Dismiss Notice
Join Physics Forums Today!
The friendliest, high quality science and math community on the planet! Everyone who loves science is here!

Transformation of three-force

  1. Jul 22, 2007 #1
    Consider a following problem. A particle is moving with a velocity [itex]\boldsymbol{v}[/itex], and is experiencing a force [itex]\boldsymbol{F}[/itex]. By the force I mean time rate change of the momentum. If we boost into a different frame, which is moving with a velocity [itex]\boldsymbol{u}[/itex] in the original frame, then what is the force that this particle experiences in this new frame?

    A correct answer, I believe, is
    \boldsymbol{F}' = \frac{\boldsymbol{F}\sqrt{1-|u|^2/c^2} - \boldsymbol{F}\cdot(\boldsymbol{v}/c^2 - (1-\sqrt{1-|u|^2/c^2})\boldsymbol{u} / |u|^2)\boldsymbol{u}}{1-\boldsymbol{v}\cdot\boldsymbol{u}/c^2}

    My question to you is, that have you seen this equation anywhere?

    I have not, except in my own notes. I derived this myself, and used it to derive an expression of an electromagnetic force that one moving particle exerts on another one, so that the result agreed (in the special case of no acceleration) with the one that is usually obtained using retarted potentials (the Green's function stuff and the Lienard-Wiechert potentials). So I believe I made no mistake in this.

    My derivation went through first solving transformations of location, velocity and momentum in a similar three-vector formalism, which to my understanding doesn't seem to be very popular. Usually texts about relativity always proceed straight into the tensor formalism after the first basic equations (dilation and contraction stuff).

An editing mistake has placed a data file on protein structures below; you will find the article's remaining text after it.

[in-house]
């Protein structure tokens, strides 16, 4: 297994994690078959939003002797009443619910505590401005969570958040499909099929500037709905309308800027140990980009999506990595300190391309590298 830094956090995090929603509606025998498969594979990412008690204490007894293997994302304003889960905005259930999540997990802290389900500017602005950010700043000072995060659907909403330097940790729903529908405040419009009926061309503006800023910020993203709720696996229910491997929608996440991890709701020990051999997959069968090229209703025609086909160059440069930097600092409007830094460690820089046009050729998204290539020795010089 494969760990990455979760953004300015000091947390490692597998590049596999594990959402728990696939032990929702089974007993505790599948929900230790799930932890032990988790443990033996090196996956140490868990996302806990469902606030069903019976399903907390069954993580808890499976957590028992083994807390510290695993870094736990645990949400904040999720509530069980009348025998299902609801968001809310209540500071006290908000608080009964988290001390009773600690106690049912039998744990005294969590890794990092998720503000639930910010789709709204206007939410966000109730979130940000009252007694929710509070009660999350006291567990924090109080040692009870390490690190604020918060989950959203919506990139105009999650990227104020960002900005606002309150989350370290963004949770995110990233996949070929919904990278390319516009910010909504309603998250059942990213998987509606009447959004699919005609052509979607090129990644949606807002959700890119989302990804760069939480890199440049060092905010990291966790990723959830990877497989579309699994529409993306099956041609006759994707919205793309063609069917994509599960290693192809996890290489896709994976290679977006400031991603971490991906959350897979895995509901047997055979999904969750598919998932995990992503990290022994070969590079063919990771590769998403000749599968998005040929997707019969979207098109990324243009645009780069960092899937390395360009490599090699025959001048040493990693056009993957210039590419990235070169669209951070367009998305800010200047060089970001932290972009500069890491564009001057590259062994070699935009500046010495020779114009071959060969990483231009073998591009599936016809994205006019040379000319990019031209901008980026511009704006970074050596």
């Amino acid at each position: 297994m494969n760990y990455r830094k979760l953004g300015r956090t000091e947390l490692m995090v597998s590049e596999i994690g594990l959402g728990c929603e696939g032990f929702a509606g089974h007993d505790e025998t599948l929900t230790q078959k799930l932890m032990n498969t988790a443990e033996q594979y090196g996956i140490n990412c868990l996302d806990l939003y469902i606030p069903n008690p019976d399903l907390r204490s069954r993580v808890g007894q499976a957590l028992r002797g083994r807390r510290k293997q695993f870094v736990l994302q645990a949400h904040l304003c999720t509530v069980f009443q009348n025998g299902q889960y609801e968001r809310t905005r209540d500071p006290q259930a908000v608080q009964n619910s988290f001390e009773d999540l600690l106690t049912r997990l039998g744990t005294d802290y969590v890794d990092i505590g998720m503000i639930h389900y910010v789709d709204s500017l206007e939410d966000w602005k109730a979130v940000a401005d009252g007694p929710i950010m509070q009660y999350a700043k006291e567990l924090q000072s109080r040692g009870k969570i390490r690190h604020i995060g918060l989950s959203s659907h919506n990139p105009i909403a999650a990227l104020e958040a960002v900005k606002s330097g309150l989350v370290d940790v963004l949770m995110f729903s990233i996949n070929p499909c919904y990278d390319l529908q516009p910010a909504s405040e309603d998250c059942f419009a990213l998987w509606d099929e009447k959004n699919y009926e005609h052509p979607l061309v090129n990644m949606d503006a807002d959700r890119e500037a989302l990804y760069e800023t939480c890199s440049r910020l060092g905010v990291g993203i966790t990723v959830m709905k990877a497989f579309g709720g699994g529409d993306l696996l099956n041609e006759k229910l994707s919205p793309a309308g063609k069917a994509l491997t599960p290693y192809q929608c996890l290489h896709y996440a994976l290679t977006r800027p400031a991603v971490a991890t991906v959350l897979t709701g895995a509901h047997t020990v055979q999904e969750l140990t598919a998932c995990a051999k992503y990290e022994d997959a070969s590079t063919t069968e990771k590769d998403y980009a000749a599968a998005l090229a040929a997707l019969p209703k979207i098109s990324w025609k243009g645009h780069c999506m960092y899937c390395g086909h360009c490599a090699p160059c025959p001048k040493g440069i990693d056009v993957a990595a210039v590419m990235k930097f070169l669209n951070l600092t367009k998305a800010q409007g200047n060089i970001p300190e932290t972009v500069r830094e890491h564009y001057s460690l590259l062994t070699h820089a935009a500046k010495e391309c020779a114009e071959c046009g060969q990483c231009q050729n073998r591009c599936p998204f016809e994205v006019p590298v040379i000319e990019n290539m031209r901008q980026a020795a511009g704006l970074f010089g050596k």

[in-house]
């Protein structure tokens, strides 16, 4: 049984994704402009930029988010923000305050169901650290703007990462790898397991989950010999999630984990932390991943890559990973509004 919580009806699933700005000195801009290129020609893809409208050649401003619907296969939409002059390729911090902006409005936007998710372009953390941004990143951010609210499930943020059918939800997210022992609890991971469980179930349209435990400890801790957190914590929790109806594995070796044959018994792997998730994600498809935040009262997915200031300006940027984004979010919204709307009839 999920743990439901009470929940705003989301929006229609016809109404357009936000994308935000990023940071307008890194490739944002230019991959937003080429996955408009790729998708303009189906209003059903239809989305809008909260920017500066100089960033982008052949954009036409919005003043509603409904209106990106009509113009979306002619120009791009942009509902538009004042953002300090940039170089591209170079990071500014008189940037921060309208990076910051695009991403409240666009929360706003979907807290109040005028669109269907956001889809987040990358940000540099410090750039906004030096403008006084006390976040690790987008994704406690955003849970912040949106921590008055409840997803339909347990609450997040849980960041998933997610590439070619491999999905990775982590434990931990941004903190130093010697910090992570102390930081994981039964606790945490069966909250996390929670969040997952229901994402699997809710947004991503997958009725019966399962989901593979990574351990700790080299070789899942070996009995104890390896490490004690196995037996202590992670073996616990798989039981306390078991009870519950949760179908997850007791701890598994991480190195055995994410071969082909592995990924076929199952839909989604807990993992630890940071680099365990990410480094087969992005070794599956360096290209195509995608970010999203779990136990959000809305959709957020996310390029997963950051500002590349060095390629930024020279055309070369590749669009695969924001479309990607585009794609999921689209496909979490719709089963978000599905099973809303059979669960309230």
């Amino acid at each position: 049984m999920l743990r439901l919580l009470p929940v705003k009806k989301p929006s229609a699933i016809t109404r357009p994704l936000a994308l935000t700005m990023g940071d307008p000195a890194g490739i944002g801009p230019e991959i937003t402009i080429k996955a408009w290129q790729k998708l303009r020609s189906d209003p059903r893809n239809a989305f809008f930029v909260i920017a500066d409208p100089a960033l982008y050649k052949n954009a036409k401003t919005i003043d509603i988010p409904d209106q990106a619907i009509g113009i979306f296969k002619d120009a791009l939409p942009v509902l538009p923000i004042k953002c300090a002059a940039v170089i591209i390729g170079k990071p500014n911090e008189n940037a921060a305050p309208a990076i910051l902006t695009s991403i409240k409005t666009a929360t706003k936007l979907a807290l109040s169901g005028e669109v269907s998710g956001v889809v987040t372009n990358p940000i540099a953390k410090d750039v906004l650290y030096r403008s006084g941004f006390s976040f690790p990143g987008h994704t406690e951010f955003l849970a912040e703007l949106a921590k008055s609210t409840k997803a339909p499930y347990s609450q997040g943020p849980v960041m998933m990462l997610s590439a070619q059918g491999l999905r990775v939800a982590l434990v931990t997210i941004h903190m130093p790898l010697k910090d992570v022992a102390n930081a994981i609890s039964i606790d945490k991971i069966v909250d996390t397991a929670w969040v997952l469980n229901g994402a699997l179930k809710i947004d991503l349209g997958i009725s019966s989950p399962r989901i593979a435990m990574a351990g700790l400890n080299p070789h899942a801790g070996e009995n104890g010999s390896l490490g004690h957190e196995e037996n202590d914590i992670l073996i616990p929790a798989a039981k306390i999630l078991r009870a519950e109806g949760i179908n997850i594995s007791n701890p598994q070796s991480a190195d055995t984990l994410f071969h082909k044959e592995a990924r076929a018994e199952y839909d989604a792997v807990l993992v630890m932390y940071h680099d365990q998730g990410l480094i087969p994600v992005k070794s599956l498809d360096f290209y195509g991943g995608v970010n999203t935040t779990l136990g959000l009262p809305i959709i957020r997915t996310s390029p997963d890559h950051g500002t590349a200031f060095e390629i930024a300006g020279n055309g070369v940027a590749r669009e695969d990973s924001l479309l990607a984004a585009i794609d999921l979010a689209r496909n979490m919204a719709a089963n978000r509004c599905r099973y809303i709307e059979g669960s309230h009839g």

This is related to an earlier post of mine in the thread https://www.physicsforums.com/showthread.php?t=175438

    pervect, since the underlying principles in this calculation are quite different than those in the potential approach, which is actually based on finding solutions of some PDE (Maxwell's equations) instead of transforming a time derivative of momentum, I'm not yet fully convinced that this was a perfectly standard calculation. Or maybe it was? I don't know. That's why I'm asking about this :smile:
    Last edited: Jul 22, 2007
  2. jcsd
  3. Jul 23, 2007 #2

    Meir Achuz

    User Avatar
    Science Advisor
    Homework Helper
    Gold Member

    A simpler formula for the transformation of "force" (if defined as dp/dt)
    is given in arXiv:physics/0603110 for the case v=0.
    Last edited: Jul 23, 2007
  4. Jul 23, 2007 #3


    User Avatar
    Science Advisor
    Homework Helper
    Gold Member

  5. Jul 23, 2007 #4
    Very nice robphy! I wish I had had this source when I was accused of coming up with my "own theories", when I was deriving these three-vector equations. How unfortunate, that the pdf seems to be of horrible quality :frown:
Know someone interested in this topic? Share this thread via Reddit, Google+, Twitter, or Facebook

Have something to add?

Similar Discussions: Transformation of three-force
  1. Force Law Transforms (Replies: 2)